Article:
Arild Faeraas, a journalist from Norway, was travelling around the North Island last March and April with his girlfriend, Ingrid Lundvall. As the holiday road toll rises, he shares his experience - and shock - at the allowed speeds on some of our roads.

For a country that has similarities to my country Norway, a developed country with fiords and similar population and country size, one thing surprised me: the New Zealand road rules.

In Norway (and in the other Scandinavian countries) you are only allowed to drive 100km/h on highways with separate lanes (on the best ones you can even drive 110km/h in Norway, 120km/h in Sweden and 130km/h in Denmark).

But in New Zealand you can only drive 100 km/h on the best highways, for example, the highway through Auckland and southwards. But you can also drive 100 km/h on two-laned highways that are winding and quite narrow, which makes no sense to me.

Faeraas couldn't believe the speed limit was still 100km/h on winding roads. Photo / Supplied
Faeraas couldn't believe the speed limit was still 100km/h on winding roads. Photo / Supplied

Many times when I was driving around the beautiful North Island, I did not dare to drive faster than 80km/h, which would be the typical speed limit on a similar road in Norway or Denmark.

But the locals, and other tourists it seemed, put the pedal to the medal anytime they had the chance.

When I compare this experience with the numbers of road deaths in New Zealand I believe that the high speed limits on many roads have something to do with it. When I read about this year's horrific number of fatal accidents during Christmas, I almost could not believe it - 12 dead in six days.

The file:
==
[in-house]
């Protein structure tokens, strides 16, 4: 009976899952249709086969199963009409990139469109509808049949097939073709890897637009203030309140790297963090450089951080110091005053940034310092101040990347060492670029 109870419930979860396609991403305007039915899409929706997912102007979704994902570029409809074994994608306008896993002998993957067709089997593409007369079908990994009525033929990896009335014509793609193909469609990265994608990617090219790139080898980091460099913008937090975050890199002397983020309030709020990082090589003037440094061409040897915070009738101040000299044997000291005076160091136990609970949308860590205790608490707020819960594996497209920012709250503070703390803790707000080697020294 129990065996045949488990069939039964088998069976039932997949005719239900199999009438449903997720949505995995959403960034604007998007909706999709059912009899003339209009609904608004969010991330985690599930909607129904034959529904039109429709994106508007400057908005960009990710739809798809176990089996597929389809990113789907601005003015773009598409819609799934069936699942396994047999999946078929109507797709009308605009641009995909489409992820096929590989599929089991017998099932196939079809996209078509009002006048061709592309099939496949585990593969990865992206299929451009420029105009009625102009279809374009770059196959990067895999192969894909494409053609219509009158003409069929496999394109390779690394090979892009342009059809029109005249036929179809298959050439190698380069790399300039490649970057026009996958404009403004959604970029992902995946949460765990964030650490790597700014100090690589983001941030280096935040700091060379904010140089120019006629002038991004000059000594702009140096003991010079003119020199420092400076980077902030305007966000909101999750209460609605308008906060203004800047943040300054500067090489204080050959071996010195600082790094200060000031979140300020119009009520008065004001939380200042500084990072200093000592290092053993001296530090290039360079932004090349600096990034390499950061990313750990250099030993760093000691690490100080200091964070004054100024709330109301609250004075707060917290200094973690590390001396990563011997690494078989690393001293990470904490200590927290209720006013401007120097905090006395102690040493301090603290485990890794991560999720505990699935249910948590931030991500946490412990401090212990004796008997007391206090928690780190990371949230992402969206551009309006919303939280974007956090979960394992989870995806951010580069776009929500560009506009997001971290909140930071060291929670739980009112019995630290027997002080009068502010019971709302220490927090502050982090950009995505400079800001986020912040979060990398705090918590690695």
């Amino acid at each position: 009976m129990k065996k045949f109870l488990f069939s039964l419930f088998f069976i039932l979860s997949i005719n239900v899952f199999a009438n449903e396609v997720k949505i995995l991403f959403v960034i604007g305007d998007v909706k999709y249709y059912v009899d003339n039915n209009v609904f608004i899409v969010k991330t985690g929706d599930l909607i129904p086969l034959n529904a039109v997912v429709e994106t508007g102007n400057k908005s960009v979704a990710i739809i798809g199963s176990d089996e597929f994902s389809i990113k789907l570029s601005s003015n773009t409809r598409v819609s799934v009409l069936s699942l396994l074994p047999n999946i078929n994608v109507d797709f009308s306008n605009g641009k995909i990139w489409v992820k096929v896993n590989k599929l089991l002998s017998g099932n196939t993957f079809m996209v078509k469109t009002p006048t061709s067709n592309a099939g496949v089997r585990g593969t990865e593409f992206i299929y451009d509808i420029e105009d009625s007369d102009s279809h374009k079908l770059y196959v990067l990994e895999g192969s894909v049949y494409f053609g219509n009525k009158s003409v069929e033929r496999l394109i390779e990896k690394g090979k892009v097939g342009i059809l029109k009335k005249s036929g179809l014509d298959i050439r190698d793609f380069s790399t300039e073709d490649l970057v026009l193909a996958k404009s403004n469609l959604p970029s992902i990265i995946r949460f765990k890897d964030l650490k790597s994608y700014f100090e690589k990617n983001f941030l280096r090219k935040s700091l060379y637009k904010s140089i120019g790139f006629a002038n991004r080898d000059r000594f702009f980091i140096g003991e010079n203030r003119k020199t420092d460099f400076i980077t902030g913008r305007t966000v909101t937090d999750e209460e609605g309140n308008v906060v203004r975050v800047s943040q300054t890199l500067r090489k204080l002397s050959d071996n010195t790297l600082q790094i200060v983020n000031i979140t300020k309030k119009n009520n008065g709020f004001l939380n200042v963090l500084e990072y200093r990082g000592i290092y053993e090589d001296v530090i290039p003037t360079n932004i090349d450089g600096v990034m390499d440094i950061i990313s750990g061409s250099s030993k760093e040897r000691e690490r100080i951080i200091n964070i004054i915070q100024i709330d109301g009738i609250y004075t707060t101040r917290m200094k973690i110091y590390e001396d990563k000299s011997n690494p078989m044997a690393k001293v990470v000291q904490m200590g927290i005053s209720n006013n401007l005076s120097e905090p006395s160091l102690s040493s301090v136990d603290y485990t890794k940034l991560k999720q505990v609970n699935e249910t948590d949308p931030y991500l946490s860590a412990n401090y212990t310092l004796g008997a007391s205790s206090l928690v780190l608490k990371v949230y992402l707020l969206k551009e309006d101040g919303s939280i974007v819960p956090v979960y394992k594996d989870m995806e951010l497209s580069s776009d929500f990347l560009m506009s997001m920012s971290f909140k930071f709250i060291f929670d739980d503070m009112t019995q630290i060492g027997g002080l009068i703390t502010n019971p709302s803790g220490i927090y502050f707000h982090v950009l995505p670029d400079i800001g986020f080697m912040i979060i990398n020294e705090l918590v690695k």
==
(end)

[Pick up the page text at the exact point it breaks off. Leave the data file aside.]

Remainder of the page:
Both in 2015 and 2016 there have been more than 300 road facilities in New Zealand. In Norway, a country which has half a million more inhabitants than NZ, the average the past five years have been around 150 people who yearly died in road accidents.

As in New Zealand, we Norwegians drive a lot. The same pattern is showing in Denmark where the past five years the average road toll has been under 200. Denmark has 5.7 million people; a million more than New Zealand.

And Sweden with a population of 10 million, will most likely have fewer than 300 road deaths in 2016, even though the population is more than twice New Zealand's.

Of course, other factors as quality of roads, driving behaviour and high speeding fines could affect the number. If you are caught driving 36 km/h over the limit in Norway you have to pay a fine of $1600.

But I am in no doubt that if you are driving a narrow and winding road at 100 km/h instead of 80 km/h there is a much bigger chance that something tragic will occur. You New Zealanders don't deserve to have twice the chance of getting killed when you sit in a car, as I do in Norway.


My advice from the other side of the world is therefore: Set the speed limit according to the road standard, and drive safely everywhere you go.